Art-Vermeer-Girl with a Pearl Earring TB02
Thursday, 12 April 2012
Texas, United States
In TB Hotel Oulu 8471
This is not collectible.
Use TB4Y404 to reference this item.
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This trackable is unusual for its longevity. In the years 2010-14, collections of between 100 and 400 travel bugs were annually released in the United States (95%) and Europe (5%). This travel bug is one of the mere three percent of the trackables that survived for at least five years and had been retrieved and dropped off at least 25 times. As of 15-Jun-19, this particular travel bug had been in circulation for 7.1 years and had been moved by 35 cachers.
Please drop it in rural OR Premium Member Only caches. Do not place it in an urban cache or abandon it at a caching event. Transport the bug in the original plastic bag for as long as the bag lasts; the bag keeps the trackable clean, protects the number and prevents tangling with other items. Otherwise, take the travel bug anywhere you wish. No permission is needed to leave the U.S.
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About This Item
This is one of a series of travel bugs made to recognize paintings seen, and admired by the bug owner. A digital copy of this painting was downloaded from the internet. The copy was reduced in size and proportions cropped to accommodate the laminating materials available to the owner. Regrettably these processes diminish the effort of the artist. One truly must see the original in person to fully appreciate the work. The text below is a mixture of my own observations and material gleaned from the internet (mostly Wikipedia and Web Gallery).
Johannes Vermeer (1632-1675) was a painter during the Dutch Golden Age, the 17th century. Prior to this time most patrons of the arts were the church and royalty who largely wanted portraits and paintings with religious or allegorical themes. After the Renaissance, northern Europe became a center of commerce and the middle classes prospered to the point that they wanted art to decorate their homes. And, they had broader tastes is subject matter than institutional patrons. To satisfy the demand, the Dutch and Flemish regions developed an amazing number of artists. Portraiture and religious topics were still important, but landscape, seascape, cityscape, still life and commemorative paintings began to appear. However, another kind of subject matter really flourished at this time, genre paintings. These were scenes from everyday life, depicting people from all classes.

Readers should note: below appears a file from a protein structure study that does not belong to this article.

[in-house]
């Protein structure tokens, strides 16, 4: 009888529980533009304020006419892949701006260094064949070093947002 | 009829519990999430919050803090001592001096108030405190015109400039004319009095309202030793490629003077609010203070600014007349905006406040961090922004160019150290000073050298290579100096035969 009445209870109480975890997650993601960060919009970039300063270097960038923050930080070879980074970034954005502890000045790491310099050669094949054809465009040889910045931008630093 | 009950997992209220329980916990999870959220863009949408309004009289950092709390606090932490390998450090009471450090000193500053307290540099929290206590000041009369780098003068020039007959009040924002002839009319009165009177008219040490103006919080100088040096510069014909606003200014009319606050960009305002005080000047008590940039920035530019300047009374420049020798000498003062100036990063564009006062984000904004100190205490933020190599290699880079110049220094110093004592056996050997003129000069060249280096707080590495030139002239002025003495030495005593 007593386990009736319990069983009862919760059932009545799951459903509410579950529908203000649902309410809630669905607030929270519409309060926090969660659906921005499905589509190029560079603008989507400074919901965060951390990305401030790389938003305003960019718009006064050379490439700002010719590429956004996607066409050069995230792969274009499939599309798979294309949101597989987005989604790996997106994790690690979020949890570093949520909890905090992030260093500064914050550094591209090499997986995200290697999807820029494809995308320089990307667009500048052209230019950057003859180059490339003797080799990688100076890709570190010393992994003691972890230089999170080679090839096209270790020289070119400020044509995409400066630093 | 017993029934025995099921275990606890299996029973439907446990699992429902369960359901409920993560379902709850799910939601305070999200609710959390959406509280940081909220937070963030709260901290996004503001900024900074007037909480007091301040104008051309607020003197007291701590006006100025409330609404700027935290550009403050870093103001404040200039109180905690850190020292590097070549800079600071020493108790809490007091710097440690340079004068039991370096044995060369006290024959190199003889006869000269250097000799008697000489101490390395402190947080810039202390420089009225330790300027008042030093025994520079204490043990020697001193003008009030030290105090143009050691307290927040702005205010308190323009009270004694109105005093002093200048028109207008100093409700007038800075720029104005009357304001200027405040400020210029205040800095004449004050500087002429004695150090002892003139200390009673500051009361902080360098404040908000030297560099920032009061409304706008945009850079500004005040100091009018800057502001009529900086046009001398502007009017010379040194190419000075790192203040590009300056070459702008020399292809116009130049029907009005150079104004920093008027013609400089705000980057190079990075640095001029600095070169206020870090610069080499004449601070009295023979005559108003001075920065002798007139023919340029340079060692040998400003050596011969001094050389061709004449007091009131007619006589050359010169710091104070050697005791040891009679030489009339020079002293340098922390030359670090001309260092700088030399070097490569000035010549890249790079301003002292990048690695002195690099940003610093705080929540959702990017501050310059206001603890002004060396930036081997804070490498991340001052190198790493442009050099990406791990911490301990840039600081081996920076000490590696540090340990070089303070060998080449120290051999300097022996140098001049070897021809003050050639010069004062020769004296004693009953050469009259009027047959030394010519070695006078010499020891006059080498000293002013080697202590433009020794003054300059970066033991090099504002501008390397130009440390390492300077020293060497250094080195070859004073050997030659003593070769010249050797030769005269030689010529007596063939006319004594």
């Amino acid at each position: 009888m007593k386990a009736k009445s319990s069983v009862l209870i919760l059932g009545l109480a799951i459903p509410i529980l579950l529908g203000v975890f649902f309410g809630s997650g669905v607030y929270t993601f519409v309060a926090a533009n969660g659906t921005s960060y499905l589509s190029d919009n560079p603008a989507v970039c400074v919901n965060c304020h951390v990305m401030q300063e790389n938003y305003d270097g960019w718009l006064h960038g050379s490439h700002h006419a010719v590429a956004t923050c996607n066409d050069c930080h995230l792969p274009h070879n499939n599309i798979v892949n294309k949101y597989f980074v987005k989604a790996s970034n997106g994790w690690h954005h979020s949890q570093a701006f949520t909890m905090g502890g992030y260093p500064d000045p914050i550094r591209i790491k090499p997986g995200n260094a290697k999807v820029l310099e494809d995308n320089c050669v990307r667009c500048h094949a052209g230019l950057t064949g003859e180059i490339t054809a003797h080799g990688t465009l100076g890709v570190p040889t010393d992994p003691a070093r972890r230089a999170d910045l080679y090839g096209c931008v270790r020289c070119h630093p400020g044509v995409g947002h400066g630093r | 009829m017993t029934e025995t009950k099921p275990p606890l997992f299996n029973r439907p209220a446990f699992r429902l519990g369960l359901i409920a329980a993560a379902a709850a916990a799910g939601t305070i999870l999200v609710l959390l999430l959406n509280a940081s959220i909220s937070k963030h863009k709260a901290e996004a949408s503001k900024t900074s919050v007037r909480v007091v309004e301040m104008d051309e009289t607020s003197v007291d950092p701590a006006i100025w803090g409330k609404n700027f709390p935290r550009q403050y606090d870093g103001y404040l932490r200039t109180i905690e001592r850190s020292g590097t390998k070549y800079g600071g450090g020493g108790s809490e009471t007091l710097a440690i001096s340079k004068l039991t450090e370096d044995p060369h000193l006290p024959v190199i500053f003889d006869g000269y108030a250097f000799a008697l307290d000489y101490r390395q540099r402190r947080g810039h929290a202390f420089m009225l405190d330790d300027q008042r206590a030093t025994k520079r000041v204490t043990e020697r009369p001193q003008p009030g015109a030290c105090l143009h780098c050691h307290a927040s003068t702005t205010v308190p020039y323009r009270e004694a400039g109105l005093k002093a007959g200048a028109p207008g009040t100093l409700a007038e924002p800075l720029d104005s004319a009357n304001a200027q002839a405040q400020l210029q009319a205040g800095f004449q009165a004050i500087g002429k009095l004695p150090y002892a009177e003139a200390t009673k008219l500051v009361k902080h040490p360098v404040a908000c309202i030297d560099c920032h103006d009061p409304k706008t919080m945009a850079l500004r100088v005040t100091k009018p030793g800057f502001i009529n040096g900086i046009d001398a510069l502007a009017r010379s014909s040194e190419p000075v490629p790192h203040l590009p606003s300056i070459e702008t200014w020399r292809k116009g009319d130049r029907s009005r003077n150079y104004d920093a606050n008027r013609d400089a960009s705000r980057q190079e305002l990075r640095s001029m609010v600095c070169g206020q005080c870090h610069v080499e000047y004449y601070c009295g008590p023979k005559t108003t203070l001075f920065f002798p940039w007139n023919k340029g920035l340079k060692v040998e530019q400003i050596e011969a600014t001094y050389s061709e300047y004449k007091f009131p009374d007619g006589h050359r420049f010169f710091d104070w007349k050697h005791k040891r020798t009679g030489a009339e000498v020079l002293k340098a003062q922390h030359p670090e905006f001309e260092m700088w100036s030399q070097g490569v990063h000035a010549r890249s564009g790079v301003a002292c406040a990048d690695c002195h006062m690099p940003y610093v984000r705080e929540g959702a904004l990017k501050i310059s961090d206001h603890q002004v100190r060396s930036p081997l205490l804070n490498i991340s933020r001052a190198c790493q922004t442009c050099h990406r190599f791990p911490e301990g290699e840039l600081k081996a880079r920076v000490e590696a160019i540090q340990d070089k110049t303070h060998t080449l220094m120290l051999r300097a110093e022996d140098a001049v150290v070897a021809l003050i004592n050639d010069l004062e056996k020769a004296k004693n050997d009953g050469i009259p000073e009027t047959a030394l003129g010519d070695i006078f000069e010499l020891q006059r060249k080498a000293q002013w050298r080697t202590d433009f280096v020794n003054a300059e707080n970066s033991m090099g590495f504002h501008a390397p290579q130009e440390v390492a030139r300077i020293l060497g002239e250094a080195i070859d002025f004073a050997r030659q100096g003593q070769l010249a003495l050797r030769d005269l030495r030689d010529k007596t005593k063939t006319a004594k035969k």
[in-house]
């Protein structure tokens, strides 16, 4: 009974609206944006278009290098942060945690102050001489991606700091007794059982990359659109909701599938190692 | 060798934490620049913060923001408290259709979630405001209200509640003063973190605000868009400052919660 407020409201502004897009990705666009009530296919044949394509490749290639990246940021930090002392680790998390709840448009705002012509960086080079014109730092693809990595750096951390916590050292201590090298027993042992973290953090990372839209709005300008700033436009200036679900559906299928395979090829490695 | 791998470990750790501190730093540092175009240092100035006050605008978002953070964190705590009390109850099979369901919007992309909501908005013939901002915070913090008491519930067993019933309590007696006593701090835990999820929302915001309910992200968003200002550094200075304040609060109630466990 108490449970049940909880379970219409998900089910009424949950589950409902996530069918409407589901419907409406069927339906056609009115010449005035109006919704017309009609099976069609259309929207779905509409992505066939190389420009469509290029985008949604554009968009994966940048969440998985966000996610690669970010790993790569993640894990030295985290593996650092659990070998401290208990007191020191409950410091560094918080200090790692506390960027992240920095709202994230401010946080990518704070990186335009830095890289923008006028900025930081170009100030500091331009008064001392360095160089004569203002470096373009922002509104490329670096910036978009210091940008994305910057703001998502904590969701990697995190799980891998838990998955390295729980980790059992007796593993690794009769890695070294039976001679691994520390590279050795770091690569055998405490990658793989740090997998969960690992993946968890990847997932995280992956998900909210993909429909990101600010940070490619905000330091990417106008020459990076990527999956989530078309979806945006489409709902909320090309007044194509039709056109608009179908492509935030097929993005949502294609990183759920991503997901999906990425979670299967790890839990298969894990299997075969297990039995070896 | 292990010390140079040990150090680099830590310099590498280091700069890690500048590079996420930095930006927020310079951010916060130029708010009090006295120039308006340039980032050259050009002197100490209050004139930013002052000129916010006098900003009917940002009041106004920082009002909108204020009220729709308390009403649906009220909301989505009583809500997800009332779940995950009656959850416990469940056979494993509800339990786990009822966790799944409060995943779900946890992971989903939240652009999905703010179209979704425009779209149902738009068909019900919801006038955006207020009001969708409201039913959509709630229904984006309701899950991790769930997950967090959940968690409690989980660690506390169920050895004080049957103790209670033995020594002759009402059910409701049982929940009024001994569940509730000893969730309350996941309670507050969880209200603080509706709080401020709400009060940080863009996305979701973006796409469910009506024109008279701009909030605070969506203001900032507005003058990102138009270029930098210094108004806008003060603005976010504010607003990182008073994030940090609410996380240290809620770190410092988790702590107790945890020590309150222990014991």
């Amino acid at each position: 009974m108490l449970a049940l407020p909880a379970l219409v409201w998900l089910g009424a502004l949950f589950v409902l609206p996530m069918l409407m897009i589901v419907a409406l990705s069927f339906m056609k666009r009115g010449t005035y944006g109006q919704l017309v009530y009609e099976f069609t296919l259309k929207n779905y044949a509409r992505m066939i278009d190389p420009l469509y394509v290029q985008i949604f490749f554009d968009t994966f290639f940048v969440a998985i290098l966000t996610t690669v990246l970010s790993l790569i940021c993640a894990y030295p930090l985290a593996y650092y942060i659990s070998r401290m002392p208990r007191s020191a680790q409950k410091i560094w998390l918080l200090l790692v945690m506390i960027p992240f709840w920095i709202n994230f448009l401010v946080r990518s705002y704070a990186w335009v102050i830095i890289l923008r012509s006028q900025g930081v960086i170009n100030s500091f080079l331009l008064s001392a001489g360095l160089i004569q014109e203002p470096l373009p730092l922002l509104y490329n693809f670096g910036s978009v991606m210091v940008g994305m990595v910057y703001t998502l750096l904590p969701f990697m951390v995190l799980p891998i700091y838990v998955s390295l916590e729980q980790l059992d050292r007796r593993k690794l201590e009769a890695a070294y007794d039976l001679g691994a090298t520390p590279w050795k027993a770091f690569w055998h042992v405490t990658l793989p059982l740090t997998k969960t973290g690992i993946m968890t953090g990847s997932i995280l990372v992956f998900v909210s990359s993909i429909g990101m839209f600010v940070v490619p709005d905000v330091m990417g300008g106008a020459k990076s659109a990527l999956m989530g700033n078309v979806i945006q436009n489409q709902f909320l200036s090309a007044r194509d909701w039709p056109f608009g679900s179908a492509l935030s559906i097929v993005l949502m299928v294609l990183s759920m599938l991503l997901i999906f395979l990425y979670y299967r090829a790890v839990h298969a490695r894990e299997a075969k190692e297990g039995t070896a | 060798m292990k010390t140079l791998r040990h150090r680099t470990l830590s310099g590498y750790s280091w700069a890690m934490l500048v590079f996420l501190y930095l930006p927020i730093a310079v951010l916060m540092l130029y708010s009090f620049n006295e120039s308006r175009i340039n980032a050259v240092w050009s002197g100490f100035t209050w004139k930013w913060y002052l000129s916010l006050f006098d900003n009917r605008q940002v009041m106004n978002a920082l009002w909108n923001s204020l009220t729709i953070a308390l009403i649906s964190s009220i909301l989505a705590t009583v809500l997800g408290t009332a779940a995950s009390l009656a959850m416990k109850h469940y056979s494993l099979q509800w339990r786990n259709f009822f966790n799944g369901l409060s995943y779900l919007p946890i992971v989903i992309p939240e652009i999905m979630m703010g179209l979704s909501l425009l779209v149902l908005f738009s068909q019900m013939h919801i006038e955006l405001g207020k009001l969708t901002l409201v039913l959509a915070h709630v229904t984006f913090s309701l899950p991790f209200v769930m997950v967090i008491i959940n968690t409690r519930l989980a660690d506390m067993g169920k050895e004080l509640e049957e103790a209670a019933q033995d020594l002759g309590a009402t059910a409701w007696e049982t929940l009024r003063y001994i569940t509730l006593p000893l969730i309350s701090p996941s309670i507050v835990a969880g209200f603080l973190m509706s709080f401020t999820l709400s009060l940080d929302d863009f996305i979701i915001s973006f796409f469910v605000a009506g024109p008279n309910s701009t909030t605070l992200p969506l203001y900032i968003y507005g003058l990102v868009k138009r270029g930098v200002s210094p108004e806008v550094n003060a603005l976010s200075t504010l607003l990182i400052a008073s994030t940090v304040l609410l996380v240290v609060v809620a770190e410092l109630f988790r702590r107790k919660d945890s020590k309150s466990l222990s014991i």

This is my favorite art piece, for reasons I can’t completely explain. This was so before I ever saw the original. But then, I’m not alone as many art critics regard it as equal to the Mona Lisa in the way it incites the imagination. One’s eyes are drawn to the large, tear-shaped pearl hanging from the girl's ear because it contrasts with the part of the neck in shadow. An observer might say there is nothing remarkable about the pose, the tilt of the head, the smile, the garments or the colors, but taken together, a wonderful effect is produced. This work was painted, and signed in 1665 but disappeared until 1882. The painting must have had a tortured history because it is in a very poor state of conservation and suffered from numerous extensive restorations. It is furthermore marred by an ugly pattern of cracks. Nevertheless, in a quiet room where contemplation is possible, it is difficult to look away from it. To see the painting under these conditions, one must be at the Mauritshuis in The Hague when the doors open then make your way to the top floor as quickly as you are able.
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